After half a century of dedication to the Bodleian Library, Colin Harris has been awarded a prestigious honorary degree by the University
In 1967, the Beatles released Sgt. Pepper’s Lonely Hearts Club Band, Ronald Reagan became governor of California and, towards the end of the Summer of Love, Colin Harris started work at the Bodleian Library.
Fifty years later, now superintendent of the Bodleian’s Special Collections Reading Rooms, Mr Harris has received a prestigious honorary degree from the University of Oxford.
At the ceremony at the Sheldonian Theatre on 18 July, he was praised for his ‘truly dedicated service to all types of library reader – from senior academics to masters' students, professional writers to amateur historians – whom he has advised with expertise and unfailing patience.’
Mr Harris joined the Bodleian Library in 1967. He worked in the Duke Humfrey's Reading Room from 1968 and in the Modern Papers Reading Room in the New Bodleian from 1980.
Today, he holds the role of Superintendent of the Special Collections Reading Rooms in the Weston Library within the Bodleian Libraries.
Mr Harris, who will retire at the end of September, says the Library has been through some dramatic changes during his tenure.
‘We have gone from card index, handwritten and typewritten catalogues available only in the Library to online catalogues available worldwide on the Internet; from a typing pool serving all staff to everyone having a PC and able to type their own letters and now emails,’ he says.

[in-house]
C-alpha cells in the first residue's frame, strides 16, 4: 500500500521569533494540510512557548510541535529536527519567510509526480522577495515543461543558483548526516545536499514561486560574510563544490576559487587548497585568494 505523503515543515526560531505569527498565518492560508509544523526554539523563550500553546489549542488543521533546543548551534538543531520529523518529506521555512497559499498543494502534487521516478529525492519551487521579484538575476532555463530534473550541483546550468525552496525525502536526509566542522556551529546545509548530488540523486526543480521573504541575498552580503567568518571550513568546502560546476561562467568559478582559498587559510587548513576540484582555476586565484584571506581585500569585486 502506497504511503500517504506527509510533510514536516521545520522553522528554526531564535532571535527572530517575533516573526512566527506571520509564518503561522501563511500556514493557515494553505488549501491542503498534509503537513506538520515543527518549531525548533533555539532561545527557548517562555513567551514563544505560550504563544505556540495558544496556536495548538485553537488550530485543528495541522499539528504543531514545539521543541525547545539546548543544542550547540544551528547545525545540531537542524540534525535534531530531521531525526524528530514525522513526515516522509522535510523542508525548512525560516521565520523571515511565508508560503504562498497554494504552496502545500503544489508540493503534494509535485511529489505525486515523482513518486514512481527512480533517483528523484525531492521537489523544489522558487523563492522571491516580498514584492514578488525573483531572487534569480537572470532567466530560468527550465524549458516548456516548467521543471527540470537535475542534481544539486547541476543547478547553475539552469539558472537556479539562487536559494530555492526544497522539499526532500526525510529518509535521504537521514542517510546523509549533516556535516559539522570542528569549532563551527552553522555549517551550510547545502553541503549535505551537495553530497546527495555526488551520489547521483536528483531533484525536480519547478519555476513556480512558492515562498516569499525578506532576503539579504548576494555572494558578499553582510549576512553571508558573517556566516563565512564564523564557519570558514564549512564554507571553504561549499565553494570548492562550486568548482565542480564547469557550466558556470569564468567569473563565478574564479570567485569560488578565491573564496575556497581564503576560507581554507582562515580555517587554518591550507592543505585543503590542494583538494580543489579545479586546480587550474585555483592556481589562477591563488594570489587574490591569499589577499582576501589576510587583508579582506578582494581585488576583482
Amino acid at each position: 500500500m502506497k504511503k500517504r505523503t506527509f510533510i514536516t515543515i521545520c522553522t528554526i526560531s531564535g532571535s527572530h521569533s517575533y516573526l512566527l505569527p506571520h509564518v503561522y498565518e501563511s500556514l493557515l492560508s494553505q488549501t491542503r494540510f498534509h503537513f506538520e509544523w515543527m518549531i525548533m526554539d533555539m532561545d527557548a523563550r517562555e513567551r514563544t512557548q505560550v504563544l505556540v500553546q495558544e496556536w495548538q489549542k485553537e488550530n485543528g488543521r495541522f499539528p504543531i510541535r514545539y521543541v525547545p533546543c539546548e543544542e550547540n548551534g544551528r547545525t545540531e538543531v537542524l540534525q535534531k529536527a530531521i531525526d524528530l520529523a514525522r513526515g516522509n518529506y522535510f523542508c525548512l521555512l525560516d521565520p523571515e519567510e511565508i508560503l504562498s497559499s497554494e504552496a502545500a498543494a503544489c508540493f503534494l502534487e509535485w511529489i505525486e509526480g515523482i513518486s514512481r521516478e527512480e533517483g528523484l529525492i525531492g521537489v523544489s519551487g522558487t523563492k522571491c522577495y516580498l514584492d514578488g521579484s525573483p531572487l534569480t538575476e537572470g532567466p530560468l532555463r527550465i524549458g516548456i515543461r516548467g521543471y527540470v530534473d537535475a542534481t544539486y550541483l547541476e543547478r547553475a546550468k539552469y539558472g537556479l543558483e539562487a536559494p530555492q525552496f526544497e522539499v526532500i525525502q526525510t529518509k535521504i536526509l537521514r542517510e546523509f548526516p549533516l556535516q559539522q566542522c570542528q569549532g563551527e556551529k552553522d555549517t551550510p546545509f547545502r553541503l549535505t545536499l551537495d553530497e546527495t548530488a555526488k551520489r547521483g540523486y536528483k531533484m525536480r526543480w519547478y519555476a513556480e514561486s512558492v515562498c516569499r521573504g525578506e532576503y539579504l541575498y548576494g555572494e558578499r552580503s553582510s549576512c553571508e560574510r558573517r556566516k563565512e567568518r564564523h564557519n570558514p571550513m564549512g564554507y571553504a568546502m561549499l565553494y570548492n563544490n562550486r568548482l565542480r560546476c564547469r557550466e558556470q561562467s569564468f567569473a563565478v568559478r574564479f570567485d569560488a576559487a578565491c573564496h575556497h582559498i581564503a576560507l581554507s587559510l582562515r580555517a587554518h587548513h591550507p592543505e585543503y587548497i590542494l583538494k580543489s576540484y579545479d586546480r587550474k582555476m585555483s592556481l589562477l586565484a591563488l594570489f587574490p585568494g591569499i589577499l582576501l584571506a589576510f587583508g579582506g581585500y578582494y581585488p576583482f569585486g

‘Our readership has become much more international – for many years we were visited in great numbers from the US, Canada and Western Europe, but now researchers travel from all parts, especially from Eastern Europe, the Middle East, Asia, China and Japan.
‘We have also got an impressive social media presence and we promote wide-ranging activities such as lectures, exhibitions on diverse subjects show-casing the Library’s great wealth of collections and research opportunities such as fellowships that are available in the Bodleian Libraries.’
But he says the quality of service provided by the Bodleian has been continuous throughout his distinguished career there.
‘Throughout, the Library has gone to great lengths to further research, responding to the particular needs of the researcher and providing a very personal service’.
‘I am minded of the readers’ typing room used by researchers such as Denis Mack Smith, who died recently, and of the nascent inter-library loan system of the 1970s so efficiently established by my late wife Susan (then Susan James), which was used to great advantage by the late Sir Isaiah Berlin.’